More than 810 cases of salmonella related to tomatoes have been reported to the FDA, according to the latest update on June 27th. Ninety-five people have been hospitalized. Cases have been identified in 36 states and the District of Columbia. While there have not been any confirmed deaths so far, there is one case of a man with cancer who died while infected and salmonellosis may have contributed to his death.
Plum, Roma, and round red tomatoes have been associated with the particular strain of Saintpaul Salmonella infection. The FDA is advising consumers eat these types of tomatoes only if they can be certain they were grown and harvested in one of the areas that have not been associated with the outbreak. If you have tomatoes and don’t know where they came from, go back to the store where you bought them and ask.
Refrigerated salsas and other salad-type foods that contain raw tomatoes are also a risk. Vegetable juices should be canned or pasteurized.
Cherry tomatoes, grape tomatoes, tomatoes with vines attached, and home-grown tomatoes have not been connected to Salmonella Saintpaul infection.
The Centers for Disease Control has Questions and Answers related to the Salmonella Saintpaul outbreak and to salmonellosis in general.
Symptoms of salmonellosis include diarrhea, fever, and abdominal cramps that develop 12 to 72 hours after eating a contaminated food. If the infection stays confined to the intestines, patients usually get better in 4 to 7 days. Treatment includes extra fluids. Antibiotics are not usually helpful unless the infection moves into the bloodstream.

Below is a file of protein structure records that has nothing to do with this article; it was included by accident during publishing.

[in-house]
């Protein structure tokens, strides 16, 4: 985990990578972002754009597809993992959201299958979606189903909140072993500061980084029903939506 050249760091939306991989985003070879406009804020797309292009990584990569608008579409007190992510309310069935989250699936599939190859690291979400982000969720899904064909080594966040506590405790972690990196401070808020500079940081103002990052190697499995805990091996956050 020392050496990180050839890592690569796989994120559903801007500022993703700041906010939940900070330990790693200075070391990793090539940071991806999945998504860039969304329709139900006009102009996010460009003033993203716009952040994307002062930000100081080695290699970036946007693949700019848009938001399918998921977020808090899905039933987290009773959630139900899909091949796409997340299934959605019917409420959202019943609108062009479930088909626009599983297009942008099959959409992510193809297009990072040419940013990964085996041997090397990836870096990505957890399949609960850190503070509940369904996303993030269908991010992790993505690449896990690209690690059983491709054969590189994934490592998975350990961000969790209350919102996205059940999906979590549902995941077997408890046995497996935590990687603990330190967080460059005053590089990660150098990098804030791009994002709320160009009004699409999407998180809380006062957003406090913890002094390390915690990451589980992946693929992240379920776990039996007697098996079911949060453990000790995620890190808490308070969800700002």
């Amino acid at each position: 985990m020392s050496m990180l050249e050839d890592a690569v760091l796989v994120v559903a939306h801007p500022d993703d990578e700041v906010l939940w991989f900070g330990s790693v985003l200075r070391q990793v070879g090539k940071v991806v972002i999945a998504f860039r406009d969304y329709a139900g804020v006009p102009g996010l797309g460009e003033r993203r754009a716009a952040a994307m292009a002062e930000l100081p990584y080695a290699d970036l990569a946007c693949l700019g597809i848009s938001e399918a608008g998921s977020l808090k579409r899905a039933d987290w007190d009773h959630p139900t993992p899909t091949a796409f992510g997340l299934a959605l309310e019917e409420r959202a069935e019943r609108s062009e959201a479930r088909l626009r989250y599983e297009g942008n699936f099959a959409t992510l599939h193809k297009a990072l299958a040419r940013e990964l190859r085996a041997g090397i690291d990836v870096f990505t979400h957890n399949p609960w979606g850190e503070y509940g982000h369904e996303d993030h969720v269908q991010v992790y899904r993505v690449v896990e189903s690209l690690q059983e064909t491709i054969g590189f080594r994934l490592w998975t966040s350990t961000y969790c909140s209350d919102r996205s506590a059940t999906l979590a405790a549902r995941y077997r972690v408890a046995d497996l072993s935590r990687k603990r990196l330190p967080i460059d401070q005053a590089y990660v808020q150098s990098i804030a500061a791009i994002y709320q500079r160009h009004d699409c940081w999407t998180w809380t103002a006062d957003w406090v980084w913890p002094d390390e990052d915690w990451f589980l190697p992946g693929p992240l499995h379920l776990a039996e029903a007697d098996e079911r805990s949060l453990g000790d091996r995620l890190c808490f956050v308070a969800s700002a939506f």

Young children, the elderly, and people with compromised immune systems — including those on chemotherapy — are at higher risk for complications, hospitalization, and death from all strains of salmonella.
Cancer patients whose white cell counts are low or who are at risk for low counts are advised to avoid foods that might carry infection, including raw vegetables. Some oncologists recommend that all their patients on chemotherapy eat only cooked or canned fruits and vegetables.
Washing or peeling tomatoes is not sufficient to remove salmonella risk since contaminated water may have soaked inside the tomato through its stem scar. Peeling can transfer bacteria into cut tomatoes.
In addition to knowing the source of tomatoes is safe, the CDC recommends:
- Refrigerate within 2 hours or discard cut, peeled, or cooked tomatoes, or products made from tomatoes, such as salsa.
- Avoid purchasing bruised or damaged tomatoes and discard any that appear spoiled.
- Thoroughly wash all tomatoes under running water. Do not wash tomatoes in a tub or sink filled with water.
- Keep tomatoes that will be consumed raw separate from raw meats, raw seafood, and raw produce items.
- Wash cutting boards, dishes, utensils, and counter tops with hot water and soap when switching between types of food products.